EPSRC EQUAL 4 and I’DGO
EPSRC’s EQUAL (Extending Quality of Life) Initiative
The Engineering and Physical Sciences Research Council (EPSRC) established the EQUAL (Extending Quality of Life) initiative to address the needs of an ageing population and people with disabilities to help them achieve a better life style, participate more fully and actively and avoid or alleviate the effects of disability. The potential benefits of EQUAL are seen as widespread and substantial: better health, a more active life, better quality of life, greater continuing participation in society, a lighter burden on society, and the generation of considerable business opportunities for UK firms to exploit in global markets.
Further details of this initiative are available from the EPSRC website at AgeingResearch/default.htm.
The aim of the EPSRC’s call for research proposals was to stimulate high quality, novel research addressing the needs of older people and others that need additional support to lead a full and active life. Collaborative research was sought between engineers, scientists and organisations that can bring the user perspective to bear (e.g. charities, local authorities).
The challenge of the fourth call was to support research that aims to prolong the independence of elderly people or disabled people and to enable them to remain in their own homes for longer. The research was also to consider the needs and burden on carers; whilst wanting to allow people to remain in their own homes for longer, this must not be at the expense of their privacy and their living space should not become a prison.
In EQUAL 4, EPSRC invested just over £3 million in five major research consortia looking at prolonging independence in old age. The I’DGO consortium was established under this call and its first project (I’DGO 1) initiated in 2004.
The I’DGO 1 project embraced the overall aim of the I’DGO consortium in that it aimed to identify ways of ensuring the outdoor environment is designed inclusively, to improve the quality of life for older people. In focussing on the changing needs of older people, the consortium addresses issues that are relevant to disabled people regardless of age.
The I’DGO 1 project involved several complementary research strands which focus on different aspects of the environment: landscape, urban form and detailed design. The outputs aim to provide a holistic understanding of quality of life issues and stakeholder requirements in relation to designing, managing and using the outdoor environment.
The Research Challenge
- The relationship between older people and their environment is increasingly recognised as important for quality of life
- Very little research has addressed engagement with the outdoor environment for older people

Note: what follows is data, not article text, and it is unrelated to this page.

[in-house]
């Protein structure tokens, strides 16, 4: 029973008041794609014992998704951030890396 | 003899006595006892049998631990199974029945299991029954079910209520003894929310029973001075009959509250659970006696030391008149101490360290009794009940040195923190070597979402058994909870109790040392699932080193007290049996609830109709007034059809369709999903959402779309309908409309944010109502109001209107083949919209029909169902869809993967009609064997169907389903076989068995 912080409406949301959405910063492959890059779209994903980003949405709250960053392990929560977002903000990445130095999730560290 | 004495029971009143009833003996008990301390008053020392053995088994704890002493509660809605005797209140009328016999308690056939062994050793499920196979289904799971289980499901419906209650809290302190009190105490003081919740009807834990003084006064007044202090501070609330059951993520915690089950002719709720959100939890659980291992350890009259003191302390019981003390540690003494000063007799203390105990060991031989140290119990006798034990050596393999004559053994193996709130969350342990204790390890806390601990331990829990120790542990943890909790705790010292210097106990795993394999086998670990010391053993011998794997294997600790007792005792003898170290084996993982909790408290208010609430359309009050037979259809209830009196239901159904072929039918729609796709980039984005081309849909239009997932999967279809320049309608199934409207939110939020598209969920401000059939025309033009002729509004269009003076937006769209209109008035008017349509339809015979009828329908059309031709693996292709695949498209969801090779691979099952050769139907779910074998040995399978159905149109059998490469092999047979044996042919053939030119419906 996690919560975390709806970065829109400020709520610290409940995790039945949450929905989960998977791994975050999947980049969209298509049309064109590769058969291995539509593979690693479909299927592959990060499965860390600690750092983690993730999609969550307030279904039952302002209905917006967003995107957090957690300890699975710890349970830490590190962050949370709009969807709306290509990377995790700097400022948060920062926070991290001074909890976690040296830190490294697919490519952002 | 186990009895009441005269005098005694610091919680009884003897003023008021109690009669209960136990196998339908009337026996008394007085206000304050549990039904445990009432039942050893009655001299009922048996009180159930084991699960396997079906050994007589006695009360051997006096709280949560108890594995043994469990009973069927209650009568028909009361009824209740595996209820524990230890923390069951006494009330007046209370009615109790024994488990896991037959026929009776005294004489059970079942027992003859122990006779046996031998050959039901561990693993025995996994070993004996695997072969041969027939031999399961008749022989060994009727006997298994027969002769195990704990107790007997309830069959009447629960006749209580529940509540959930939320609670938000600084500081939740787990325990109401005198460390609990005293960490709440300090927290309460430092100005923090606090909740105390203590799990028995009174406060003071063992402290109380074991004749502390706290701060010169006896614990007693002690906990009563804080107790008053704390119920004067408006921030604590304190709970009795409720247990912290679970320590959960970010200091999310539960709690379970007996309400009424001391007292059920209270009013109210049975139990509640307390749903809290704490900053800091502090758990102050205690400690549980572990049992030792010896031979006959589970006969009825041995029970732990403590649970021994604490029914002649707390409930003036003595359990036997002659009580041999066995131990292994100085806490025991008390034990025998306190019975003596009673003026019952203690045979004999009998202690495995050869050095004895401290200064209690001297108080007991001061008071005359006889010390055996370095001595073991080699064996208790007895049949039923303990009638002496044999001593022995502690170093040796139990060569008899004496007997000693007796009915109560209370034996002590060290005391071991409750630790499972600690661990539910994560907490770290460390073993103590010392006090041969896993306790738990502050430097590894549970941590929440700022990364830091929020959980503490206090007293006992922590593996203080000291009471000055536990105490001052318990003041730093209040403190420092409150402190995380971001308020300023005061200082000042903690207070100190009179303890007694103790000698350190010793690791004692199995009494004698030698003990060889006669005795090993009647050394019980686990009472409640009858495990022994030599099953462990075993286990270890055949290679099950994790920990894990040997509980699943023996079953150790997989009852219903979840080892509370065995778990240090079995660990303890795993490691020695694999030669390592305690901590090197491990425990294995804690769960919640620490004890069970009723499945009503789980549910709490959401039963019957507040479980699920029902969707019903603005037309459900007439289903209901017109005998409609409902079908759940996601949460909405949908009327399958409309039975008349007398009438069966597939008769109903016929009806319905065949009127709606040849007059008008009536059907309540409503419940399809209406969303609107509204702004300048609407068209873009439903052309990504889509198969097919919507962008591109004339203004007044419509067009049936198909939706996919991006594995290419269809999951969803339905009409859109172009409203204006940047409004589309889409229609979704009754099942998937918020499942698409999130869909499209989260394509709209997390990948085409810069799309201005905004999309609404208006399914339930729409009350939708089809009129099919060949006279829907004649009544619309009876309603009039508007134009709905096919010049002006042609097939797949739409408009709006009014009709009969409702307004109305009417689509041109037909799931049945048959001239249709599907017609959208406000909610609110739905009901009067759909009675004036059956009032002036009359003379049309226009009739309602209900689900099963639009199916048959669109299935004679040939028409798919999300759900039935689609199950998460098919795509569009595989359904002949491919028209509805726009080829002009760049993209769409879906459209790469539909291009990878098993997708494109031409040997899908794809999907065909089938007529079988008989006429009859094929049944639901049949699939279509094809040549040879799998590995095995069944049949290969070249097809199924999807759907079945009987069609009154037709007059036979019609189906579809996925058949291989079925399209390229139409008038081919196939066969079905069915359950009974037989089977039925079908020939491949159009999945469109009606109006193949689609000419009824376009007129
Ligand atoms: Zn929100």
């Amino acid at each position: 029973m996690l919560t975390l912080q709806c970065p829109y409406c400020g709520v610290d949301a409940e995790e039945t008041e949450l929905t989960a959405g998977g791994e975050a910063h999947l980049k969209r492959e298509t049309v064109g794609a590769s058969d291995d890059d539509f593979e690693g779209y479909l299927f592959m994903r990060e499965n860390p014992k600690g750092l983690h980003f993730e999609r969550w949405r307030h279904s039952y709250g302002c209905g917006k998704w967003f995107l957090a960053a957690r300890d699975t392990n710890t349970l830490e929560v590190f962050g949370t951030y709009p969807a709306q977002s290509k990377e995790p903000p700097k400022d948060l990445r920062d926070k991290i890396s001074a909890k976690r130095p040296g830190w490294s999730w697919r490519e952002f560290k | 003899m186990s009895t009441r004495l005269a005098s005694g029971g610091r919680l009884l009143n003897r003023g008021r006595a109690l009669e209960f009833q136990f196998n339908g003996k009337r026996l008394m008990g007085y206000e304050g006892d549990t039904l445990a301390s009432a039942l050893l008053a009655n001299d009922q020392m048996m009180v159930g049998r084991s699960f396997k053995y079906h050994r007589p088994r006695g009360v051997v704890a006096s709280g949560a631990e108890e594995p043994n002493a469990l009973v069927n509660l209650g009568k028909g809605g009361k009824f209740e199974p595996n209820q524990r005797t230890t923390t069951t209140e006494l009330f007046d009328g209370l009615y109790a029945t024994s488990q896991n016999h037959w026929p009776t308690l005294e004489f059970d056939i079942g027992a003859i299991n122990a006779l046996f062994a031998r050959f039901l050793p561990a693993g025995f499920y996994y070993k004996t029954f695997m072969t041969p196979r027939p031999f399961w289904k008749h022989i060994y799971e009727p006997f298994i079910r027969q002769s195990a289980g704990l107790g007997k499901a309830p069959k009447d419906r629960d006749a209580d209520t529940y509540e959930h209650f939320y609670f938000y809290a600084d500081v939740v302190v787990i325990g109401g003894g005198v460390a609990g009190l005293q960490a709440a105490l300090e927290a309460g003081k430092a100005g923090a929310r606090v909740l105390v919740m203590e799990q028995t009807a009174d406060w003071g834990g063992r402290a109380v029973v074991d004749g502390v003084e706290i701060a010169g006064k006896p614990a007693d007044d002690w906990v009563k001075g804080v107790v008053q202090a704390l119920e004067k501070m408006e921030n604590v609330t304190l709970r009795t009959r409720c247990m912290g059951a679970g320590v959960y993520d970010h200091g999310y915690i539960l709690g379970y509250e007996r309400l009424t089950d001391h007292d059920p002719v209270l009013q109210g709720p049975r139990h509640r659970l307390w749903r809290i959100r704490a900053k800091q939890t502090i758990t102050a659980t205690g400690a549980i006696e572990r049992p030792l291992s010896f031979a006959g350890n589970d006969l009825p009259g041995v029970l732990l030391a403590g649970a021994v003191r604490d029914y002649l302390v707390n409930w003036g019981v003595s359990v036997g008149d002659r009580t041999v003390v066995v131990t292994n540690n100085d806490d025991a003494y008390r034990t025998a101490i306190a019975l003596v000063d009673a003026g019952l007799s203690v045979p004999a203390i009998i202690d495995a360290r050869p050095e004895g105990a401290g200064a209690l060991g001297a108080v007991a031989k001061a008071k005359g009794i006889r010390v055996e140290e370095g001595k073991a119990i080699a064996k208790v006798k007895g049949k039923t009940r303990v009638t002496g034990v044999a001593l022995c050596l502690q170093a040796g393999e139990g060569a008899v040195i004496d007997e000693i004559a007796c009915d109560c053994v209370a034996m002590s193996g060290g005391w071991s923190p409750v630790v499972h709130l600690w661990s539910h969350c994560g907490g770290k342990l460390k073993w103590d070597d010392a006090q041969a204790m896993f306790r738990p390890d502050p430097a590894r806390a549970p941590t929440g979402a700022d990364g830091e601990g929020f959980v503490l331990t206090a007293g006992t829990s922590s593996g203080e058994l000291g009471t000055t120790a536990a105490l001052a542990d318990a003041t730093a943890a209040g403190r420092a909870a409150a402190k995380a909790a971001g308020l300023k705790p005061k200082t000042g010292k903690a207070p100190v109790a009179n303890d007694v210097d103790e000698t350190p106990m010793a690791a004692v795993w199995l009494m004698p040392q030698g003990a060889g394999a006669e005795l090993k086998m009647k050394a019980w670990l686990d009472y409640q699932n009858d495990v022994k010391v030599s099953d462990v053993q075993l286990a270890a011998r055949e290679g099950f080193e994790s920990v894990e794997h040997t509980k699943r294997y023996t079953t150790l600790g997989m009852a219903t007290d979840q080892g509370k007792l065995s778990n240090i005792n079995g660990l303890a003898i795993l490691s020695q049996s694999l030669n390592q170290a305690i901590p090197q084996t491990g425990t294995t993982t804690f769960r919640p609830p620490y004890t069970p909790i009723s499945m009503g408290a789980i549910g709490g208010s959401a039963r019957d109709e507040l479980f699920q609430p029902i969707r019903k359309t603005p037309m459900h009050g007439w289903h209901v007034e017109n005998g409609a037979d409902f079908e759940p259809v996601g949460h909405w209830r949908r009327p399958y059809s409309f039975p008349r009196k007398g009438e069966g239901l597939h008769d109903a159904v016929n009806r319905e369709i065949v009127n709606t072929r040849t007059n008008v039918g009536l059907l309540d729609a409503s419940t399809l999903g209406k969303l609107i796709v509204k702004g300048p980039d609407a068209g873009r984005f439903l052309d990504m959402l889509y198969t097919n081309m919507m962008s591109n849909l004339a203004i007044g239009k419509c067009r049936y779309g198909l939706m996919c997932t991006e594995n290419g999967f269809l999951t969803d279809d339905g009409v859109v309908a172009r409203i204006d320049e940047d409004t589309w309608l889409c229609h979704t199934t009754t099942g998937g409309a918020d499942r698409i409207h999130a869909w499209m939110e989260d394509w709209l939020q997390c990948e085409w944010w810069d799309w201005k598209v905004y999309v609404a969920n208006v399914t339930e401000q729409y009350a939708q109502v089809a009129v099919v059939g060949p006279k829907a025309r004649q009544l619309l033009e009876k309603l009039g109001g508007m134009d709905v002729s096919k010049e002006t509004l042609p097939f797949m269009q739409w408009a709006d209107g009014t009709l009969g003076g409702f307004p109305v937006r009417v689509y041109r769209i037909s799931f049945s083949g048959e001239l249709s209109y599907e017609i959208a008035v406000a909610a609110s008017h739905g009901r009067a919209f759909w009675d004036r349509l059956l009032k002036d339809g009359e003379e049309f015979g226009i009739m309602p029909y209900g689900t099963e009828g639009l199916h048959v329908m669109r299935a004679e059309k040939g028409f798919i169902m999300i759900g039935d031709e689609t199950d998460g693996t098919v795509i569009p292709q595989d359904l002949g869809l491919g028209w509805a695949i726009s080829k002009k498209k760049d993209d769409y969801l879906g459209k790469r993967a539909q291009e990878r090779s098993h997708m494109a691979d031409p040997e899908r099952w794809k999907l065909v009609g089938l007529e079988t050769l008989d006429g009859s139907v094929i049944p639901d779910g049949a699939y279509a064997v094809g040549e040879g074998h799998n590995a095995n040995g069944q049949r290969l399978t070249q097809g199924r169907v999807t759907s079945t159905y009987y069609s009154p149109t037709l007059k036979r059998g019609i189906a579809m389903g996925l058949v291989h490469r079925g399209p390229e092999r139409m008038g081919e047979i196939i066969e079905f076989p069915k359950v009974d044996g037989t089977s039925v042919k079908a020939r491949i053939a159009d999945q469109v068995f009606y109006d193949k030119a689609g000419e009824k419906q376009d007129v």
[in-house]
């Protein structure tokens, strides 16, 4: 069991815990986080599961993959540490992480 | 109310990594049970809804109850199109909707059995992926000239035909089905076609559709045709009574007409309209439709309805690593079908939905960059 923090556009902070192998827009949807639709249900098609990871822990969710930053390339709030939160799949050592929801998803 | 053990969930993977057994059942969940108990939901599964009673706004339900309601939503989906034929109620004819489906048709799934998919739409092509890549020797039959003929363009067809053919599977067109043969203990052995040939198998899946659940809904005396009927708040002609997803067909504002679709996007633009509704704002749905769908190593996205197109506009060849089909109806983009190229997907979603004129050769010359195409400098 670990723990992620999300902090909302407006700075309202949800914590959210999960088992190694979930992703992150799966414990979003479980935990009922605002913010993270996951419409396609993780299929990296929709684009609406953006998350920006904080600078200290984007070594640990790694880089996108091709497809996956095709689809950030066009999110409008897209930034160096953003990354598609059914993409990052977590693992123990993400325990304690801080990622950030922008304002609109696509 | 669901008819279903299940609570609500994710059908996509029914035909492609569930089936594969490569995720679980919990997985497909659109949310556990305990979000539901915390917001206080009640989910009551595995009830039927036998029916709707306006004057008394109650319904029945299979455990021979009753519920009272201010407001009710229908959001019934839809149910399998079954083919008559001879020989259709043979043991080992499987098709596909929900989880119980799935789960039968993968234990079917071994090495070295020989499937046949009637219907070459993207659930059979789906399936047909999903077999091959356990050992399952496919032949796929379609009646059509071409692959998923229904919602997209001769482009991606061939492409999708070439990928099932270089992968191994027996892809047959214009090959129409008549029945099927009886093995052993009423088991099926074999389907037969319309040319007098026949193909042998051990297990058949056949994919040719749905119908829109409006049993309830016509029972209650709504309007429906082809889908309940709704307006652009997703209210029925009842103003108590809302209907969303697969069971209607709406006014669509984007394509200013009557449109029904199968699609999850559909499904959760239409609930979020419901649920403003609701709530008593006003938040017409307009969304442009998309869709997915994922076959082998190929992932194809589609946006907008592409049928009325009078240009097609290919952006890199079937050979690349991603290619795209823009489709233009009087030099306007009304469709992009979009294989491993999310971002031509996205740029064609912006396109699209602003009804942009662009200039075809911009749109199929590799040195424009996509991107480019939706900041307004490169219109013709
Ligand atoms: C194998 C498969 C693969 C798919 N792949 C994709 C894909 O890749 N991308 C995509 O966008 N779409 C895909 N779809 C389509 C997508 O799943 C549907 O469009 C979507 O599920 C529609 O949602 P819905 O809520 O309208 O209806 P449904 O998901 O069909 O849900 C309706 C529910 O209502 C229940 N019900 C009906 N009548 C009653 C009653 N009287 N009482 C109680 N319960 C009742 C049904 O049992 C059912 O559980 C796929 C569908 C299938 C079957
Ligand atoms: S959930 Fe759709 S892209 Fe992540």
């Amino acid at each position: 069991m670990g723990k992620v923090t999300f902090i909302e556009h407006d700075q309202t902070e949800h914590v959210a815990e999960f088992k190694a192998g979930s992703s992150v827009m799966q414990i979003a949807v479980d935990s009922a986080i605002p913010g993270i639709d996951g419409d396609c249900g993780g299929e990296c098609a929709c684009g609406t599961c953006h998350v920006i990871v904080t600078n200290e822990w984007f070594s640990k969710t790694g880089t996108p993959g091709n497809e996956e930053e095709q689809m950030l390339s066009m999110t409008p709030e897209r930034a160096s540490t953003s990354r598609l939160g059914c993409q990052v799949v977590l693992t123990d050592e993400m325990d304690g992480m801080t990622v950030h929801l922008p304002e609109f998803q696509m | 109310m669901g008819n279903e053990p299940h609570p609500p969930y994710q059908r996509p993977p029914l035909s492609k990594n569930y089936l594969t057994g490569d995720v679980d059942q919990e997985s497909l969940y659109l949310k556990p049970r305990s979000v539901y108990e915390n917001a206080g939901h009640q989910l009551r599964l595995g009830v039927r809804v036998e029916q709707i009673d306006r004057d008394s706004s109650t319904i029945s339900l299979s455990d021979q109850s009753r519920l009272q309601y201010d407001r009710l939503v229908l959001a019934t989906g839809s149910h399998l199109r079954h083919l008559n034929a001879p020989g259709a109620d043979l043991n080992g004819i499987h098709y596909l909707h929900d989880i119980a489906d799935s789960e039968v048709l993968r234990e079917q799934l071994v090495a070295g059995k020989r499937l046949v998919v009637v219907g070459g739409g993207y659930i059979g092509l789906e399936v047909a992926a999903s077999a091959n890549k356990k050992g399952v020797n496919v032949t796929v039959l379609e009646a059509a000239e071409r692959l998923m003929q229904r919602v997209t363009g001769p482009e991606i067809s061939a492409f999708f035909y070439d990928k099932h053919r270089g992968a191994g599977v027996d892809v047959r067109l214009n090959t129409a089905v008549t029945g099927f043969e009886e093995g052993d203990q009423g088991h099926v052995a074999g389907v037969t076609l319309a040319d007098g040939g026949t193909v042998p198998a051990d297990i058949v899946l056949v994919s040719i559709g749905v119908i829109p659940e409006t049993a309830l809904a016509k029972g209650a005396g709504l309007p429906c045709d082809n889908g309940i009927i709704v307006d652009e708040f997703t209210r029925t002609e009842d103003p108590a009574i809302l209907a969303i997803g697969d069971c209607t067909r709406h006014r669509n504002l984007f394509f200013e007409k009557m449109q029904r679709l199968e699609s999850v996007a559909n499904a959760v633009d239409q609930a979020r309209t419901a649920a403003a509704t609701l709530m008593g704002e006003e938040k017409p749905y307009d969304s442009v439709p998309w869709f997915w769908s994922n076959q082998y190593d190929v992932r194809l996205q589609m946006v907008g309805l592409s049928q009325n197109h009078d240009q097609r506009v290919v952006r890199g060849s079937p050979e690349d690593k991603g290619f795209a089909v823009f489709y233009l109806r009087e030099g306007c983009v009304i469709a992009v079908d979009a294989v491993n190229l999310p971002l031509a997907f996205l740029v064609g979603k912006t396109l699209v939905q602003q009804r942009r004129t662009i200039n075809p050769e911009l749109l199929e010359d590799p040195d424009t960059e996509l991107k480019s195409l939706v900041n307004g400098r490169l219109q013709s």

- Designers, planners and developers are hampered by a lack of support to make good design decisions in order to improve accessibility of complex and varied outdoor environments
- To establish QoL criteria for older people in terms of their access to the outdoor environment.
- To develop valid and reliable methods and tools for assessing aspects of the outdoor environment in relation to QoL.
- To investigate how different outdoor environments perform in relation to these QoL criteria.
- To explore the relationship between the outdoor environment, people’s levels of activity outdoors and measures of wellbeing and QoL
- To identify design features of outdoor environments which are positive or negative in contributing to the QoL for older people and that help or hinder older people in using the outdoors.
- To identify form/character and content of guidance most useful to designers and providers of outdoor environments.
- To provide an evidence base and guidance for policy makers, developers, designers and user groups on creating inclusive outdoor environments for all people, particularly older people.
- All users of outdoor environments – inclusive design benefits everyone
- Planners, designers, managers, developers and landowners of open space in the built environment, housing associations, community and residents’ associations
- Organisations and groups representing the interests of older people and disabled people
- Academics and other researchers studying the built and natural environment
- A user-friendly web site with accessible and attractive information and guidance for built environment professionals, other professional and lay audiences, and academics
- A findings summary sent to user groups
- Papers in academic and professional journals
- Input into guidance and recommendations for designers and providers of outdoor environments, including planners, highways authorities, urban designers, landscape architects, access officers, and street furniture manufacturers, through liaison with key partners and government agencies.
- Collaborators engaged to maximise dissemination at every stage